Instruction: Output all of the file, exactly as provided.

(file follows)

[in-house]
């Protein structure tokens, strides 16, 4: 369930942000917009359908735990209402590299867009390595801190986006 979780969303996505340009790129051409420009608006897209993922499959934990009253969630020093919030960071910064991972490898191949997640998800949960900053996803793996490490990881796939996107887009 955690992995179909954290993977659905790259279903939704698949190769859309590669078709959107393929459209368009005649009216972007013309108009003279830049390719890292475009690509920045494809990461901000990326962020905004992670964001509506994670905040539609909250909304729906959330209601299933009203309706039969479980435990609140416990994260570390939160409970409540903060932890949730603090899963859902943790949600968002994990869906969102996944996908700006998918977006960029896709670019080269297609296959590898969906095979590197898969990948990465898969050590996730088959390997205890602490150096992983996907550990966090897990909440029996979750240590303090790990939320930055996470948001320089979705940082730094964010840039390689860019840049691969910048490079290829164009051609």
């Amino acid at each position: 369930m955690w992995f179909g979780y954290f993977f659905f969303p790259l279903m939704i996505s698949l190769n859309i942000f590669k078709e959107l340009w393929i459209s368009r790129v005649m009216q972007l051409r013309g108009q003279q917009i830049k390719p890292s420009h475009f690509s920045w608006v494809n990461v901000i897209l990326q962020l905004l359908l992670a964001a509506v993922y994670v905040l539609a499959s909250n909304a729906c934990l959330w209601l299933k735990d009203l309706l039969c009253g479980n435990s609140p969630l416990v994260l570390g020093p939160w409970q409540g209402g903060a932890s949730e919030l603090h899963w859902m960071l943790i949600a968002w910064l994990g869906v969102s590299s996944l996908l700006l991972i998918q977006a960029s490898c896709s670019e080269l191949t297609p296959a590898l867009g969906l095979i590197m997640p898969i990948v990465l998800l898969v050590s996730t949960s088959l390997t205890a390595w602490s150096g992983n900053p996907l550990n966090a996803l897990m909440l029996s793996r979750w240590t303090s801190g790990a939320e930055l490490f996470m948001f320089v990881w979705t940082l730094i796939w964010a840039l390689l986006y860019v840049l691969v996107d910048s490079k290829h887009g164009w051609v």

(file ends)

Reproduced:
[in-house]
């Protein structure tokens, strides 16, 4: 369930942000917009359908735990209402590299867009390595801190986006 979780969303996505340009790129051409420009608006897209993922499959934990009253969630020093919030960071910064991972490898191949997640998800949960900053996803793996490490990881796939996107887009 955690992995179909954290993977659905790259279903939704698949190769859309590669078709959107393929459209368009005649009216972007013309108009003279830049390719890292475009690509920045494809990461901000990326962020905004992670964001509506994670905040539609909250909304729906959330209601299933009203309706039969479980435990609140416990994260570390939160409970409540903060932890949730603090899963859902943790949600968002994990869906969102996944996908700006998918977006960029896709670019080269297609296959590898969906095979590197898969990948990465898969050590996730088959390997205890602490150096992983996907550990966090897990909440029996979750240590303090790990939320930055996470948001320089979705940082730094964010840039390689860019840049691969910048490079290829164009051609």
């Amino acid at each position: 369930m955690w992995f179909g979780y954290f993977f659905f969303p790259l279903m939704i996505s698949l190769n859309i942000f590669k078709e959107l340009w393929i459209s368009r790129v005649m009216q972007l051409r013309g108009q003279q917009i830049k390719p890292s420009h475009f690509s920045w608006v494809n990461v901000i897209l990326q962020l905004l359908l992670a964001a509506v993922y994670v905040l539609a499959s909250n909304a729906c934990l959330w209601l299933k735990d009203l309706l039969c009253g479980n435990s609140p969630l416990v994260l570390g020093p939160w409970q409540g209402g903060a932890s949730e919030l603090h899963w859902m960071l943790i949600a968002w910064l994990g869906v969102s590299s996944l996908l700006l991972i998918q977006a960029s490898c896709s670019e080269l191949t297609p296959a590898l867009g969906l095979i590197m997640p898969i990948v990465l998800l898969v050590s996730t949960s088959l390997t205890a390595w602490s150096g992983n900053p996907l550990n966090a996803l897990m909440l029996s793996r979750w240590t303090s801190g790990a939320e930055l490490f996470m948001f320089v990881w979705t940082l730094i796939w964010a840039l390689l986006y860019v840049l691969v996107d910048s490079k290829h887009g164009w051609v």